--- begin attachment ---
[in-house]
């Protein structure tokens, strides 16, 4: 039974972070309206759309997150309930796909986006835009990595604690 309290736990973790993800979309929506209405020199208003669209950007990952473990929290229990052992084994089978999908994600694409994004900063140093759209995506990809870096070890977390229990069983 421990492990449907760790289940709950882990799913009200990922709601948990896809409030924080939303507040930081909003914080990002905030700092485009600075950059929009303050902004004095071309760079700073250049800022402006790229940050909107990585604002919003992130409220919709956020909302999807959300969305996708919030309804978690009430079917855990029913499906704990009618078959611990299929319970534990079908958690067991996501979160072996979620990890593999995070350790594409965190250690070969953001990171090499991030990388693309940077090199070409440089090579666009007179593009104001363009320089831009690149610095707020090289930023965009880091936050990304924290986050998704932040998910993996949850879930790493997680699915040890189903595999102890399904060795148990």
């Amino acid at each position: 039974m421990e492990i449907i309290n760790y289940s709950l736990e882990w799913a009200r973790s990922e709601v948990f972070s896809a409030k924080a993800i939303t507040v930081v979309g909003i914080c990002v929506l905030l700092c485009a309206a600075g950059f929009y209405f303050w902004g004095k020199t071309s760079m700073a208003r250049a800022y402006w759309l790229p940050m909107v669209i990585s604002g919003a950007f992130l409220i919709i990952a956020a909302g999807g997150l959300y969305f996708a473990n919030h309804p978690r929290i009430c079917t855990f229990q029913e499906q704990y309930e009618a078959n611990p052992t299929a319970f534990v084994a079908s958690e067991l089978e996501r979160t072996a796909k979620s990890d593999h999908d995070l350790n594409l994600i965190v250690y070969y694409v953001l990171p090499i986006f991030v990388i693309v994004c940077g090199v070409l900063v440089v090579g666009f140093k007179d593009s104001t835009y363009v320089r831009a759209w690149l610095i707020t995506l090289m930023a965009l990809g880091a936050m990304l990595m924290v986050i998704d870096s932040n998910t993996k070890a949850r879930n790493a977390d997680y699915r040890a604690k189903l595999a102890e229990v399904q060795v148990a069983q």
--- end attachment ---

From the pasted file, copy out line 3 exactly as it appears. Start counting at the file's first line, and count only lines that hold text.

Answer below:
């Amino acid at each position: 039974m421990e492990i449907i309290n760790y289940s709950l736990e882990w799913a009200r973790s990922e709601v948990f972070s896809a409030k924080a993800i939303t507040v930081v979309g909003i914080c990002v929506l905030l700092c485009a309206a600075g950059f929009y209405f303050w902004g004095k020199t071309s760079m700073a208003r250049a800022y402006w759309l790229p940050m909107v669209i990585s604002g919003a950007f992130l409220i919709i990952a956020a909302g999807g997150l959300y969305f996708a473990n919030h309804p978690r929290i009430c079917t855990f229990q029913e499906q704990y309930e009618a078959n611990p052992t299929a319970f534990v084994a079908s958690e067991l089978e996501r979160t072996a796909k979620s990890d593999h999908d995070l350790n594409l994600i965190v250690y070969y694409v953001l990171p090499i986006f991030v990388i693309v994004c940077g090199v070409l900063v440089v090579g666009f140093k007179d593009s104001t835009y363009v320089r831009a759209w690149l610095i707020t995506l090289m930023a965009l990809g880091a936050m990304l990595m924290v986050i998704d870096s932040n998910t993996k070890a949850r879930n790493a977390d997680y699915r040890a604690k189903l595999a102890e229990v399904q060795v148990a069983q």